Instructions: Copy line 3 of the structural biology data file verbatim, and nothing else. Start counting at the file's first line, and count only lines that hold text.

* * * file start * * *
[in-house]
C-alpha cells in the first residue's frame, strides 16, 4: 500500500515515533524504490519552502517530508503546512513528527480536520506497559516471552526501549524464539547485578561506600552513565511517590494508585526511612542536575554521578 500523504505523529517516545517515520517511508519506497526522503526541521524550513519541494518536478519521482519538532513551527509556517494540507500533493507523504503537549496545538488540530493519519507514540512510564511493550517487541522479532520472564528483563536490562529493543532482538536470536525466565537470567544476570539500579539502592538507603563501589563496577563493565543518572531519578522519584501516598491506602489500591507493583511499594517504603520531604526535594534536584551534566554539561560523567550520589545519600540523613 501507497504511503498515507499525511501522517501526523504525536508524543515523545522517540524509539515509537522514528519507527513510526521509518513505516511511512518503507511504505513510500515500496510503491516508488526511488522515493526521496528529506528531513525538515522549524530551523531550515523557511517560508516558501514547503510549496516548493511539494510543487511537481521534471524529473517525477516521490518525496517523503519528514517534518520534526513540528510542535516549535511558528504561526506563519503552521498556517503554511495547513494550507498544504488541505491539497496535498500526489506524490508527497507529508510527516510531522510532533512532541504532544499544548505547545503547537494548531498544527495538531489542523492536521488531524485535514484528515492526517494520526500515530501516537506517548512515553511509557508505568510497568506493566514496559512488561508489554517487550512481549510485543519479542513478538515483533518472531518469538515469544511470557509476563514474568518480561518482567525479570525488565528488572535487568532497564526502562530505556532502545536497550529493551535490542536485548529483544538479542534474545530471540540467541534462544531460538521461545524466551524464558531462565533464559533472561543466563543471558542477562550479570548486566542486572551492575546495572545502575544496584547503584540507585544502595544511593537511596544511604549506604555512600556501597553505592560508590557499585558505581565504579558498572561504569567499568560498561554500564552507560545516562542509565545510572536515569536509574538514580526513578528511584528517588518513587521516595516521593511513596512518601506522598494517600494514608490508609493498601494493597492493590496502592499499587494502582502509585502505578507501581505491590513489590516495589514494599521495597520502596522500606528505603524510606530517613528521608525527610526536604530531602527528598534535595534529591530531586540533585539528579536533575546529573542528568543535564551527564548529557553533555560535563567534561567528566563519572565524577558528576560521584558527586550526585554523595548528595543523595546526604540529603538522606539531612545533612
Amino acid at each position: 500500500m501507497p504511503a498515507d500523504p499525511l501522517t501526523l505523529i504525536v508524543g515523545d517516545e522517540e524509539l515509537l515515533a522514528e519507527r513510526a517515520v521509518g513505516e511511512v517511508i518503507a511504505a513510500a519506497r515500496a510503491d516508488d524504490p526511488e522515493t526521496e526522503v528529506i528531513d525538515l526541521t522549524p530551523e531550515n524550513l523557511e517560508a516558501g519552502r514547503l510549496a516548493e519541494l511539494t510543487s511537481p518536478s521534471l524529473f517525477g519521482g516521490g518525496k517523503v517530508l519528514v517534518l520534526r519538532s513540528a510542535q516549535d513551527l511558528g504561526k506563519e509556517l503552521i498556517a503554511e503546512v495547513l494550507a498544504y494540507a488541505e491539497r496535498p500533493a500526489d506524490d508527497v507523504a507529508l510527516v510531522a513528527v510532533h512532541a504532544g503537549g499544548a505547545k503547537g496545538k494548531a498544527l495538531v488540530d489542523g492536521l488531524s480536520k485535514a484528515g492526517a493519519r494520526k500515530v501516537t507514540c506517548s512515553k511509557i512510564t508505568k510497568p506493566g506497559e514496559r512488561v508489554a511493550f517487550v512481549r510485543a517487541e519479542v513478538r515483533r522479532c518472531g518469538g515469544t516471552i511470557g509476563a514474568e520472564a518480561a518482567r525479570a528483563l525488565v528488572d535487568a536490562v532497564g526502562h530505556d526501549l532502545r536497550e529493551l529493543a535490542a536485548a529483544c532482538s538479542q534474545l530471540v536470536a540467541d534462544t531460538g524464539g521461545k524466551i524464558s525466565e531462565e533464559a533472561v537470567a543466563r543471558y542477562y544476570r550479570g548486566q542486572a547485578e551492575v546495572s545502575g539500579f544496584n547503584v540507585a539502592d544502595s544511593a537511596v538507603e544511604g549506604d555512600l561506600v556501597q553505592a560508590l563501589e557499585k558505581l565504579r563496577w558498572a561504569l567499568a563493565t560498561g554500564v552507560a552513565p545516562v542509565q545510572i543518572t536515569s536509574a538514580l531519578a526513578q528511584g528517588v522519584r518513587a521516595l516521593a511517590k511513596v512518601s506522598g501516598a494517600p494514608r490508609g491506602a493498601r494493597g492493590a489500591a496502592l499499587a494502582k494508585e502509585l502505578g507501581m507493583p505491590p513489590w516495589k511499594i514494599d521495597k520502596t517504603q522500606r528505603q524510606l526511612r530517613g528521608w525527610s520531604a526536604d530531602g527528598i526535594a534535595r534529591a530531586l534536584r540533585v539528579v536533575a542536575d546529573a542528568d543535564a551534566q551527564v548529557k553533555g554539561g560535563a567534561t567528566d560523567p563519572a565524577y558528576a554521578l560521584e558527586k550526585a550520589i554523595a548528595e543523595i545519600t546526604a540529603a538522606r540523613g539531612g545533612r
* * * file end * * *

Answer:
Amino acid at each position: 500500500m501507497p504511503a498515507d500523504p499525511l501522517t501526523l505523529i504525536v508524543g515523545d517516545e522517540e524509539l515509537l515515533a522514528e519507527r513510526a517515520v521509518g513505516e511511512v517511508i518503507a511504505a513510500a519506497r515500496a510503491d516508488d524504490p526511488e522515493t526521496e526522503v528529506i528531513d525538515l526541521t522549524p530551523e531550515n524550513l523557511e517560508a516558501g519552502r514547503l510549496a516548493e519541494l511539494t510543487s511537481p518536478s521534471l524529473f517525477g519521482g516521490g518525496k517523503v517530508l519528514v517534518l520534526r519538532s513540528a510542535q516549535d513551527l511558528g504561526k506563519e509556517l503552521i498556517a503554511e503546512v495547513l494550507a498544504y494540507a488541505e491539497r496535498p500533493a500526489d506524490d508527497v507523504a507529508l510527516v510531522a513528527v510532533h512532541a504532544g503537549g499544548a505547545k503547537g496545538k494548531a498544527l495538531v488540530d489542523g492536521l488531524s480536520k485535514a484528515g492526517a493519519r494520526k500515530v501516537t507514540c506517548s512515553k511509557i512510564t508505568k510497568p506493566g506497559e514496559r512488561v508489554a511493550f517487550v512481549r510485543a517487541e519479542v513478538r515483533r522479532c518472531g518469538g515469544t516471552i511470557g509476563a514474568e520472564a518480561a518482567r525479570a528483563l525488565v528488572d535487568a536490562v532497564g526502562h530505556d526501549l532502545r536497550e529493551l529493543a535490542a536485548a529483544c532482538s538479542q534474545l530471540v536470536a540467541d534462544t531460538g524464539g521461545k524466551i524464558s525466565e531462565e533464559a533472561v537470567a543466563r543471558y542477562y544476570r550479570g548486566q542486572a547485578e551492575v546495572s545502575g539500579f544496584n547503584v540507585a539502592d544502595s544511593a537511596v538507603e544511604g549506604d555512600l561506600v556501597q553505592a560508590l563501589e557499585k558505581l565504579r563496577w558498572a561504569l567499568a563493565t560498561g554500564v552507560a552513565p545516562v542509565q545510572i543518572t536515569s536509574a538514580l531519578a526513578q528511584g528517588v522519584r518513587a521516595l516521593a511517590k511513596v512518601s506522598g501516598a494517600p494514608r490508609g491506602a493498601r494493597g492493590a489500591a496502592l499499587a494502582k494508585e502509585l502505578g507501581m507493583p505491590p513489590w516495589k511499594i514494599d521495597k520502596t517504603q522500606r528505603q524510606l526511612r530517613g528521608w525527610s520531604a526536604d530531602g527528598i526535594a534535595r534529591a530531586l534536584r540533585v539528579v536533575a542536575d546529573a542528568d543535564a551534566q551527564v548529557k553533555g554539561g560535563a567534561t567528566d560523567p563519572a565524577y558528576a554521578l560521584e558527586k550526585a550520589i554523595a548528595e543523595i545519600t546526604a540529603a538522606r540523613g539531612g545533612r